-Montana Master Gardener Celebration 2020: Amy asked when we should call the presenters for the Celebration. Sharon said to wait due to the virus situation. We have the 4H building to use for the Celebration. The greenhouse could also be a venue. Brian said the planning committee will get together soon. A Vendor Row will be part of the Celebration.

-Reimbursement for Library Garden Series Class Speaker: Sherry asked if we could reimburse the Master Gardener speaker for classes done in April and May. Reimbursement would only be for items/plants given away at the classes. Sheri Fredericksen made a motion to approve the request, Cindy seconded. Motion carried.

What is Square Foot Gardening (SFG)?

Submitted by ~ Suri Lunde

Square foot gardening (SFG) is a method of creating small, orderly, and highly productive kitchen gardens. Developed by gardener, engineer, and efficiency expert Mel Bartholomew as a better way to grow more vegetables in less space, the idea was popularized in his books Square Foot Gardening (1981) and All New Square Foot Gardening (2006).

The basic system: a 6-inch-deep frame or raised bed is created, filled with a mixture of vermiculite, peat moss, and com-post, and divided into a grid of 1-foot squares, which are masquarefoot 2naged individually. Each of the squares is planted with a different crop depending on the size and requirement of the crop. When a square is harvested, just add compost and plant a different crop within it, allowing for continual harvest. Since there are no paths between the squares, there is no wasted space, and the soil in the bed stays loose because you never step on it.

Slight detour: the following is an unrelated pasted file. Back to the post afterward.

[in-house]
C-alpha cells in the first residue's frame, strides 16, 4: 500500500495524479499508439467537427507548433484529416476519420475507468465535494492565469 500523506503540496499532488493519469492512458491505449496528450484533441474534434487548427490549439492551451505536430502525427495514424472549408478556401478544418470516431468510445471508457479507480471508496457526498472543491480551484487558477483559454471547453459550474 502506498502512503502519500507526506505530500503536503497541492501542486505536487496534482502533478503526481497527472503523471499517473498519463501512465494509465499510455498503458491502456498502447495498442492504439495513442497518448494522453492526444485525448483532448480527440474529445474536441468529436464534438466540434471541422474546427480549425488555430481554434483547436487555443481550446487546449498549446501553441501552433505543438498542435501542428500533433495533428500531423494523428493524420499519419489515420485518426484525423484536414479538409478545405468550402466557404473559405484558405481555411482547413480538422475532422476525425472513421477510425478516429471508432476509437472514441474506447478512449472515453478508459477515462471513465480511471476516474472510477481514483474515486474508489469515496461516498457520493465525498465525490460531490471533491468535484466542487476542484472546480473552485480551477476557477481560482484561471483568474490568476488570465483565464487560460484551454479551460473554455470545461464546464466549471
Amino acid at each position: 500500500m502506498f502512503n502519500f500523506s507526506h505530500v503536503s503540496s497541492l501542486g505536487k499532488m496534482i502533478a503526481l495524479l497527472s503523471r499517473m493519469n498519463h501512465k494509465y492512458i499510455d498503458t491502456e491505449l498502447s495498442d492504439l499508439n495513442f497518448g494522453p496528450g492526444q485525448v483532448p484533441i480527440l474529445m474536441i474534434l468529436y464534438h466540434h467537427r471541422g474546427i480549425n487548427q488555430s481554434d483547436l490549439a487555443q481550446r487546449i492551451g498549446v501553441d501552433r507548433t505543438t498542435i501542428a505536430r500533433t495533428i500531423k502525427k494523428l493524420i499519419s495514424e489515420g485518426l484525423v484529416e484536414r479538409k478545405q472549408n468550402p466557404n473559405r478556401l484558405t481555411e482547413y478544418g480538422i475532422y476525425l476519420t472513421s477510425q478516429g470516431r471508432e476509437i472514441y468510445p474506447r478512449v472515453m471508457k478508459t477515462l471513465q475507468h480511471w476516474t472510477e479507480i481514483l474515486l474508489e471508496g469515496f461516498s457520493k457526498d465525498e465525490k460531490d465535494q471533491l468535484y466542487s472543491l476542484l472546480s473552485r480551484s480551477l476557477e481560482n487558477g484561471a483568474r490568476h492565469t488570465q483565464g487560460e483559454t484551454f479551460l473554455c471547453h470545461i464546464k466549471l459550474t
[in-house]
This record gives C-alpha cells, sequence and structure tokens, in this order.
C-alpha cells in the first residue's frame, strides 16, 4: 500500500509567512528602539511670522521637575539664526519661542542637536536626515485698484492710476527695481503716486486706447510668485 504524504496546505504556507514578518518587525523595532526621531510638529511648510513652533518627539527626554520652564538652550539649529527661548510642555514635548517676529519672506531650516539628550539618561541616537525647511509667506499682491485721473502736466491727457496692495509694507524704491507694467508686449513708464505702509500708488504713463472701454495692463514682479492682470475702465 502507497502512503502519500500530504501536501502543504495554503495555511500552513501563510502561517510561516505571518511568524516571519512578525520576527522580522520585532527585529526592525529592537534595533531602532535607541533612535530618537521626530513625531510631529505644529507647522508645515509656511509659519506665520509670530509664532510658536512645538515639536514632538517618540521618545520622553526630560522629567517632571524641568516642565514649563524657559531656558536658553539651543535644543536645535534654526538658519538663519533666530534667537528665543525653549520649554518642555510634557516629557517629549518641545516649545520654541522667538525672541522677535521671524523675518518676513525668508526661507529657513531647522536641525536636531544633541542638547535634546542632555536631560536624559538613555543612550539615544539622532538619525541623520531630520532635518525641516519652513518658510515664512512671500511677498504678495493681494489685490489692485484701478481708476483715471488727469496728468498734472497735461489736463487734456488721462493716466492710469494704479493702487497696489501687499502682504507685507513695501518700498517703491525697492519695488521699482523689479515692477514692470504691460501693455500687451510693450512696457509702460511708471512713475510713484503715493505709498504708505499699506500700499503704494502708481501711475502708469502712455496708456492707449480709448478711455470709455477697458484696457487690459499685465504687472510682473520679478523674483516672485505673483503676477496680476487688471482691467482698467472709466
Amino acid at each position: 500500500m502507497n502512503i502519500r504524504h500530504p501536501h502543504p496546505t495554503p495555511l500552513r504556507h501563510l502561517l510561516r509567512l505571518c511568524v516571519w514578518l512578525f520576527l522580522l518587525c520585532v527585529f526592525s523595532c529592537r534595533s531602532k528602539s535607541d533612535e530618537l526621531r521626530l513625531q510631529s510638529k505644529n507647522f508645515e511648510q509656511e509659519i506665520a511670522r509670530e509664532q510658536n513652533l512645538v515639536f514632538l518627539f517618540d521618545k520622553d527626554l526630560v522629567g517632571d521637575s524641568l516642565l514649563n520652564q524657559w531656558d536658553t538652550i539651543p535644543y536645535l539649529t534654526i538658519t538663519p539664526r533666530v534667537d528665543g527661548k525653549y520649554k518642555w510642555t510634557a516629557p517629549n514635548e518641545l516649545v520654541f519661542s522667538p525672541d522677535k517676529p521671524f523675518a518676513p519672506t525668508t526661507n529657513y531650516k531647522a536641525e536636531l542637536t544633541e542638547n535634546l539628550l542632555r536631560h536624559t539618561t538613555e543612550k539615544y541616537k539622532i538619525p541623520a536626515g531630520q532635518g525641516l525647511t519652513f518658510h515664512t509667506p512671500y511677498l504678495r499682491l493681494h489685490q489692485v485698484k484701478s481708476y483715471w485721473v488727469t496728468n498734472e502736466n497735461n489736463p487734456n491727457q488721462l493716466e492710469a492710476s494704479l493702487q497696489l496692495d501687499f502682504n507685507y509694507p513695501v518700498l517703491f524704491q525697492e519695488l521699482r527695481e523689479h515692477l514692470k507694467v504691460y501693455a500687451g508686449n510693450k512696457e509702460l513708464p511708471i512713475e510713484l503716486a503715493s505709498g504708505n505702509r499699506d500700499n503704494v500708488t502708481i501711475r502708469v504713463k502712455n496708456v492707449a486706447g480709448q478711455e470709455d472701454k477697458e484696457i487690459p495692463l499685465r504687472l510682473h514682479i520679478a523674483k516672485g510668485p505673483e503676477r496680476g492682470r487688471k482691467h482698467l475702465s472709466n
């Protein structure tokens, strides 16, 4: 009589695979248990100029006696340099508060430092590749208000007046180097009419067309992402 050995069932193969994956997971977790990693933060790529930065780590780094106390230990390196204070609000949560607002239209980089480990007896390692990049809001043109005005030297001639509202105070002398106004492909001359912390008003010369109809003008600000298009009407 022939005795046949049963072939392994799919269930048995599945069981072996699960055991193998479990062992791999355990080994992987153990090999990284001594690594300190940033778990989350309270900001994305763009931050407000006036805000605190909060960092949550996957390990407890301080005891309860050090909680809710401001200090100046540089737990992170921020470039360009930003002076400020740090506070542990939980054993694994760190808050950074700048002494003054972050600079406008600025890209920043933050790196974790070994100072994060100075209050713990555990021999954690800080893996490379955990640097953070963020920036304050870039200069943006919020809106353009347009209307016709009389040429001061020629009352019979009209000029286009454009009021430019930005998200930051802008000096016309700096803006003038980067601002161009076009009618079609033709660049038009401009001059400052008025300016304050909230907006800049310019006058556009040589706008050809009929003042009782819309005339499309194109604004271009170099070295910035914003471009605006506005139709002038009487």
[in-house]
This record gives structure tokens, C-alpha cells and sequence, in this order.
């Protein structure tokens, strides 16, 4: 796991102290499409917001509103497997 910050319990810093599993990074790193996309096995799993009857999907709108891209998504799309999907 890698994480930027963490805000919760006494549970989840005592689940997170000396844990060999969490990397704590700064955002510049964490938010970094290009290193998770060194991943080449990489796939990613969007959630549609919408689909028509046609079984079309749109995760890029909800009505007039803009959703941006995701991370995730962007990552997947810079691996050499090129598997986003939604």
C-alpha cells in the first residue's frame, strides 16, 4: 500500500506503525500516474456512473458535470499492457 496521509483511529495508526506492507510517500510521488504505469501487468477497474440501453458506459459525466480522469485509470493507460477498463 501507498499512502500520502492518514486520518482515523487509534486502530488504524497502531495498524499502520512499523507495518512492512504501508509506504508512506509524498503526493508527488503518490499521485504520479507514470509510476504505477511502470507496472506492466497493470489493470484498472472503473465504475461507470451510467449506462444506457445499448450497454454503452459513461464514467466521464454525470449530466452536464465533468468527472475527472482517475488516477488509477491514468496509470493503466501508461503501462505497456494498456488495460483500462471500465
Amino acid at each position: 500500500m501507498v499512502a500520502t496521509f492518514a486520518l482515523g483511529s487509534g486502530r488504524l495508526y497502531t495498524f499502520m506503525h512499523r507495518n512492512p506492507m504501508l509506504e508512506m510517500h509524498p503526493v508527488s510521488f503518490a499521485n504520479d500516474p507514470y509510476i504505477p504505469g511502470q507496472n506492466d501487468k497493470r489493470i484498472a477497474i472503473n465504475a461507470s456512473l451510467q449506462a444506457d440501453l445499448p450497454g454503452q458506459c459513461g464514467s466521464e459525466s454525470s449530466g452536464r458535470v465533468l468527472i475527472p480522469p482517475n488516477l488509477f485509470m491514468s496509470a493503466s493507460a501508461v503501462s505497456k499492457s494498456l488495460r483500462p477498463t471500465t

It is an almost fail-safe system for new gardeners, the elderly or disabled (SFG beds can be built at a raised height to make them more accessible), children, and people with limited yard space or little time, or who want a highly organized method to follow. Additionally, SFG can also be included in a garden plan that uses traditional planting methods.

Pros of SFG

  • High yields: Intensive planting means plentiful and continuous harvest from a small space.
  • Fast set-up: SFG is a quick way to start a new garden. Raised garden bed kits and raised garden soils can be purchased if you prefer not to create them from scratch.
  • Place the raised bed anywhere (even over grass or pavement), fill, and start planting in just a few hours.
  • Ease of maintenance: Since the garden is small, regular tasks like planting, maintaining, and harvesting take less time, and watering can be done by hand.
  • Less weeding: An SFG bed filled with good soil-less mix should not have seeds which means no weeds to pull in the first season. Closely planted crops also minimize weeds in the beds.